While it has been something that the Federal Reserve has eschewed thus far in its remarks, negative interest rates may be necessary for the economy to recover completely, according to a St. Louis Federal Reserve economist.

As stocks continue to scurry higher, with the SPDR Dow Jones Industrial Average ETF (DIA) finishing up more than 1% Tuesday, many economists continue to doubt the likelihood of the current historic decline being followed by an equally aggressive recovery. Yet, central bank economist Yi Wen said in a paper on the St. Louis Fed’s website that accomplishing such a rebound is both necessary and possible.

Such a recovery will not be achieved however, without proper additional support from the government.
According to Wen, aggressive stimulus even beyond what authorities utilized during the financial crisis might be required, which could mean we would see interest rates below zero, something that Fed Chairman Jerome Powell has been unsupportive of thus far.
“The committee’s view on negative rates has not changed. This is not something we’re looking at,” Powell said in a videoconference with the Peterson Institute for International Economics recently.
He explained to former Fed Vice Chair and now Princeton University economist Alan Blinder, “We don’t think that’s an appropriate tool here in the United States. I would say the evidence on whether it actually works is mixed. There are clearly some negative side effects, as there sometimes are with these things, and it’s just not clear to my colleagues and to me on the Federal Open Market Committee that this is a tool that would be appropriate to deploy here in the United States.”

Wen compared the response to two major U.S. economic downturns in history, the Great Depression and the financial crisis, Wen discovered that the use of aggressive fiscal response through President Franklin Delano Roosevelt’s New Deal helped create a V-shaped recovery after the Depression, while mainly monetary responses such as low interest rates and Fed asset purchase programs initiated during the financial crisis resulted in an L-shaped recovery in which GDP failed to be maximized.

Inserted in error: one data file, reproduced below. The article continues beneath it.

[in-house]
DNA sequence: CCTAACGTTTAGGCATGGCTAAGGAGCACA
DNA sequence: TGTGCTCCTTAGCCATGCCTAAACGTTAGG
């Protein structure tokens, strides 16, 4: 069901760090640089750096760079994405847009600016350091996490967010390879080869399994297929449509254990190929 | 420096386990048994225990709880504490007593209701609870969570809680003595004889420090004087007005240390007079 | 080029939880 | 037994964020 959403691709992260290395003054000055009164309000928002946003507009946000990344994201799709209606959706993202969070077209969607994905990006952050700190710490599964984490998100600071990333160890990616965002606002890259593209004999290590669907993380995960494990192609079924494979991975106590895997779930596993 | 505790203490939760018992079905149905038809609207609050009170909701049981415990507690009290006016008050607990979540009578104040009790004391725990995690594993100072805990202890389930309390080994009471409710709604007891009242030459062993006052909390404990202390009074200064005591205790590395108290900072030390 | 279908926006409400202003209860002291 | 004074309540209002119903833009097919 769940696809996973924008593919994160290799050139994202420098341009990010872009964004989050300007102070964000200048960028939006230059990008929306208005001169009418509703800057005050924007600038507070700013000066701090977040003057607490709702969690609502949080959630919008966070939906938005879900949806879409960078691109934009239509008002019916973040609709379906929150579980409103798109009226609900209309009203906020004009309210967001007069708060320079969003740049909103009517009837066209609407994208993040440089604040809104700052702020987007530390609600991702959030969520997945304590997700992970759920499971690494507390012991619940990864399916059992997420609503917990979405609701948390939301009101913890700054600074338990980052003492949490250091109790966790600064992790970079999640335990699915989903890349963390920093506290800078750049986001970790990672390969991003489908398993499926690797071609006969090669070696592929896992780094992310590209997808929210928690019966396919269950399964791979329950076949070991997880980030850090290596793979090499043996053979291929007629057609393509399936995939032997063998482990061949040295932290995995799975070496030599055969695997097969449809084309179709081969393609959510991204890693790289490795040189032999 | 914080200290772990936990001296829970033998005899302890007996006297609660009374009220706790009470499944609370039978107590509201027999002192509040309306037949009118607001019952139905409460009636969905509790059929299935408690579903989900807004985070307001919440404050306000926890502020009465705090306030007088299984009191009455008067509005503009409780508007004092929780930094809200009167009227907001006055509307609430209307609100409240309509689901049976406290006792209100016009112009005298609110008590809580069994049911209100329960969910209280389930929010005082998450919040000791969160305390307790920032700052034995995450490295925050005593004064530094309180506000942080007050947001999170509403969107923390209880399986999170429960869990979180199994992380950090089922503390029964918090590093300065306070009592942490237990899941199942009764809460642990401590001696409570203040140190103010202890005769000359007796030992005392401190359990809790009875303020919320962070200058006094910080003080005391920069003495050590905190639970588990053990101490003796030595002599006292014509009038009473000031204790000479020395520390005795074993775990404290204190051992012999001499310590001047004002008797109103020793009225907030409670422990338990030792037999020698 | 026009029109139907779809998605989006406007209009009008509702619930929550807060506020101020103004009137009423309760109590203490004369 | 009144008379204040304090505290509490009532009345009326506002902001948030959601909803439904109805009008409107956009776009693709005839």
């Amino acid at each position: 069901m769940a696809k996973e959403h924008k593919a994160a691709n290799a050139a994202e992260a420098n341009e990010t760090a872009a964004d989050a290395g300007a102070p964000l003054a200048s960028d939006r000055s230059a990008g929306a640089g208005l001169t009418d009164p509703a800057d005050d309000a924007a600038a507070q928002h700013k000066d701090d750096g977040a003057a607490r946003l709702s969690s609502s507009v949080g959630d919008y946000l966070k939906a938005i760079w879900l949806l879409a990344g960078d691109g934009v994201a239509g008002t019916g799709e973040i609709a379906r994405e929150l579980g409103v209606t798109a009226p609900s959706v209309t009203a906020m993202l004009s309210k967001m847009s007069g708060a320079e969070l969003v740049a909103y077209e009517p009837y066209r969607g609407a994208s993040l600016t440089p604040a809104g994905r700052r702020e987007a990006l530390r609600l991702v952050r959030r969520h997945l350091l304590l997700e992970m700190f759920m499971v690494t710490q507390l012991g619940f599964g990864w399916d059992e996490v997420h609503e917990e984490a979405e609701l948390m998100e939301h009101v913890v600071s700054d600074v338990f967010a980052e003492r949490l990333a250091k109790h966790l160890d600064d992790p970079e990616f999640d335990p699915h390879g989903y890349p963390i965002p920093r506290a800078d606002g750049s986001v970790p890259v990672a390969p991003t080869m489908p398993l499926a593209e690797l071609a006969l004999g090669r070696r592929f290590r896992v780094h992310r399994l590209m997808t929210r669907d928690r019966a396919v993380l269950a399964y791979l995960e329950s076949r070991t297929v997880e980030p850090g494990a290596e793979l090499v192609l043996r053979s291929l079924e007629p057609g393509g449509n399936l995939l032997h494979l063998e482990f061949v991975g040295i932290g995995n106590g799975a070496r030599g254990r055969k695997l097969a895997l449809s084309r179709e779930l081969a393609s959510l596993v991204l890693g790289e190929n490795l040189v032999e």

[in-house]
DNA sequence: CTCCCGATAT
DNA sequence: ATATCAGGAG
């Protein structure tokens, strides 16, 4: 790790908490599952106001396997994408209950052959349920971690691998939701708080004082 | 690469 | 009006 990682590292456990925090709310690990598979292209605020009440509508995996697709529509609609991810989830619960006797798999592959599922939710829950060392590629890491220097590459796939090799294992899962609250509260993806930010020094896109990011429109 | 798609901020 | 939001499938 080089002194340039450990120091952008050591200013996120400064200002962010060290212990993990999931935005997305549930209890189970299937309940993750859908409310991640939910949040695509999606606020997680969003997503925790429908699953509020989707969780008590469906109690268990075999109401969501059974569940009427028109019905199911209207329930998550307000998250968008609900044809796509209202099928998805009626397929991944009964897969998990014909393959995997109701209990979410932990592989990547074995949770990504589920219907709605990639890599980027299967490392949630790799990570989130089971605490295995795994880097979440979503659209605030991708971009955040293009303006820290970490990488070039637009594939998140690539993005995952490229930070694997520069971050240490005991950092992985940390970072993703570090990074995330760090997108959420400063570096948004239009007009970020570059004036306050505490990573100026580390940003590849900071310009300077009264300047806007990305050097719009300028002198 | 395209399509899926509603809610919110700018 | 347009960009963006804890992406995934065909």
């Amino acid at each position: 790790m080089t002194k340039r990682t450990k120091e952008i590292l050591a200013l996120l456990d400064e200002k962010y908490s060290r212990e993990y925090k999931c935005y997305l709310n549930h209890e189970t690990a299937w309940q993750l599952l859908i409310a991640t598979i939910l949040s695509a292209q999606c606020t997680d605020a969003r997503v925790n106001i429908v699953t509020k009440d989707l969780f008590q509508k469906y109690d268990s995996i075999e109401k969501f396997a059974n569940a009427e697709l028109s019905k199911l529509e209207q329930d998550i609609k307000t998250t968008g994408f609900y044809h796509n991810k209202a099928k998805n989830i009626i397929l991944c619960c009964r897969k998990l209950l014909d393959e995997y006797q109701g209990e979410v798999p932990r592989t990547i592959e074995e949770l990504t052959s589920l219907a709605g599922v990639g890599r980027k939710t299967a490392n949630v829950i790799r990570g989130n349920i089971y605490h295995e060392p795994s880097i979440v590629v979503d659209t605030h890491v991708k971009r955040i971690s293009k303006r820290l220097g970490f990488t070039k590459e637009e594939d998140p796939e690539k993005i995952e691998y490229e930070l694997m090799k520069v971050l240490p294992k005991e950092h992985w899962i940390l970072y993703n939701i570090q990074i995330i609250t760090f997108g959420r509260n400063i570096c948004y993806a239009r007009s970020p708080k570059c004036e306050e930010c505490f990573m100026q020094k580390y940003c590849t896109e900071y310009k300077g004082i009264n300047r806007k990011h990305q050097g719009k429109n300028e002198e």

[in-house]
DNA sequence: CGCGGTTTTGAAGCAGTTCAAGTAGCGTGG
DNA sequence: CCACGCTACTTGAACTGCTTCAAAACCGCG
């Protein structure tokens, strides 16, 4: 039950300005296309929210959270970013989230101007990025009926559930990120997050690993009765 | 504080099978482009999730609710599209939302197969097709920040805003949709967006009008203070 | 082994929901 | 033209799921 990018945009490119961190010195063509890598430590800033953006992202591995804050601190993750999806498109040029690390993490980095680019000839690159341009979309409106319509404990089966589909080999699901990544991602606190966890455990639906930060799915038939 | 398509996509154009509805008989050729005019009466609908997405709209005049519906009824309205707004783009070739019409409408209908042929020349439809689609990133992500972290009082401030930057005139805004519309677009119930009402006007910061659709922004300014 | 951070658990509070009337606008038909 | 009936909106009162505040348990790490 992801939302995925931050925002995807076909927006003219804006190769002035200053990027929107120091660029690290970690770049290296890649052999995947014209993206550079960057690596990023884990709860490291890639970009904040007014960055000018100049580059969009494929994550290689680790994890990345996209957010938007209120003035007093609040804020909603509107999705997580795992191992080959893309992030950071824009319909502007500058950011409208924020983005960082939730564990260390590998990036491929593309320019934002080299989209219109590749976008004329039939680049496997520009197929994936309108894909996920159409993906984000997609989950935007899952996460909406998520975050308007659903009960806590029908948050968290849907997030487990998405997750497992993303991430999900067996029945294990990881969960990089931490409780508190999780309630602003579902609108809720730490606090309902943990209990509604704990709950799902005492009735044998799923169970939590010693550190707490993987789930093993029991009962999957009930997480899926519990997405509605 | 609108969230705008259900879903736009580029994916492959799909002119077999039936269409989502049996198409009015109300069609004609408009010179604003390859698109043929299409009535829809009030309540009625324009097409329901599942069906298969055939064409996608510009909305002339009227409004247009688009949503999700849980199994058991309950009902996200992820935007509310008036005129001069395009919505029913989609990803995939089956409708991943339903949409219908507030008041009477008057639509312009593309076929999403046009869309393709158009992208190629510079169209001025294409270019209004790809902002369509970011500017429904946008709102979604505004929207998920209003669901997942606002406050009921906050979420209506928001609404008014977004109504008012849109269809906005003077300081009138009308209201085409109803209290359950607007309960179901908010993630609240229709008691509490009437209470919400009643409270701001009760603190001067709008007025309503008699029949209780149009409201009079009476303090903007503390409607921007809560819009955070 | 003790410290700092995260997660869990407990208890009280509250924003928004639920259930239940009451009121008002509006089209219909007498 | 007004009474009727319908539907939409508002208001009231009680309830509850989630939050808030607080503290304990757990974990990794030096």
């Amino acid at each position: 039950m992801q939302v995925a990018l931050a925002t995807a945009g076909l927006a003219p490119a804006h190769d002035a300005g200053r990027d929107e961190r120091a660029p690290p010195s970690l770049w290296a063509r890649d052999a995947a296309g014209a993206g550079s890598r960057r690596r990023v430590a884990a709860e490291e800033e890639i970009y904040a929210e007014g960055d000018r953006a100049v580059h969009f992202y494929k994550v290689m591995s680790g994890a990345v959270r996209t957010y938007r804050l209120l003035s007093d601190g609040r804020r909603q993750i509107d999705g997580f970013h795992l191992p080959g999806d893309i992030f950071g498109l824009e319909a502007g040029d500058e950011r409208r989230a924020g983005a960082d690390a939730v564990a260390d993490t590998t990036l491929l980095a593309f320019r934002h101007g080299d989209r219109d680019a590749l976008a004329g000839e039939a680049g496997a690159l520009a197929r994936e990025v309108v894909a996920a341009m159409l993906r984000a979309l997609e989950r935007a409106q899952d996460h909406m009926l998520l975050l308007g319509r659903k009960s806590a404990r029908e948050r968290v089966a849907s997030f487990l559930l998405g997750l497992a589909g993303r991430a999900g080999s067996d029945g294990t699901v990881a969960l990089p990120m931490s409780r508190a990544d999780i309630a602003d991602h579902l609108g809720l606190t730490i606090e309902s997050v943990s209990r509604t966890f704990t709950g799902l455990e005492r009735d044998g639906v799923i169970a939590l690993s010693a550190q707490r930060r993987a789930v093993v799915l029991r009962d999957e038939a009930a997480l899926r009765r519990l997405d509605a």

Thus, the central bank economist noted that a multi-faceted approach to bolstering the economy may be necessary to achieve the desired outcome.

“I found that a combination of aggressive fiscal and monetary policies is necessary for the U.S. to achieve a V-shaped recovery in the level of real GDP,” Wen wrote. “Aggressive policy means that the U.S. will need to consider negative interest rates and aggressive government spending, such as spending on infrastructure.”

He further explained that such policies may need to continue beyond what appears to be a recovery to avoid stumbling back into an economic pit.

“Importantly, these policies also need to continue even when the crisis is about to end to provide a further boost, leading to a more robust recovery,” he wrote. “Furthermore, it’s the combination and coordination of both monetary and fiscal policies that provides enough stimulus for a V-shaped recovery. In other words, aggressive monetary policy — such as negative interest rates — may be ineffective on its own without aggressive fiscal stimulus.”

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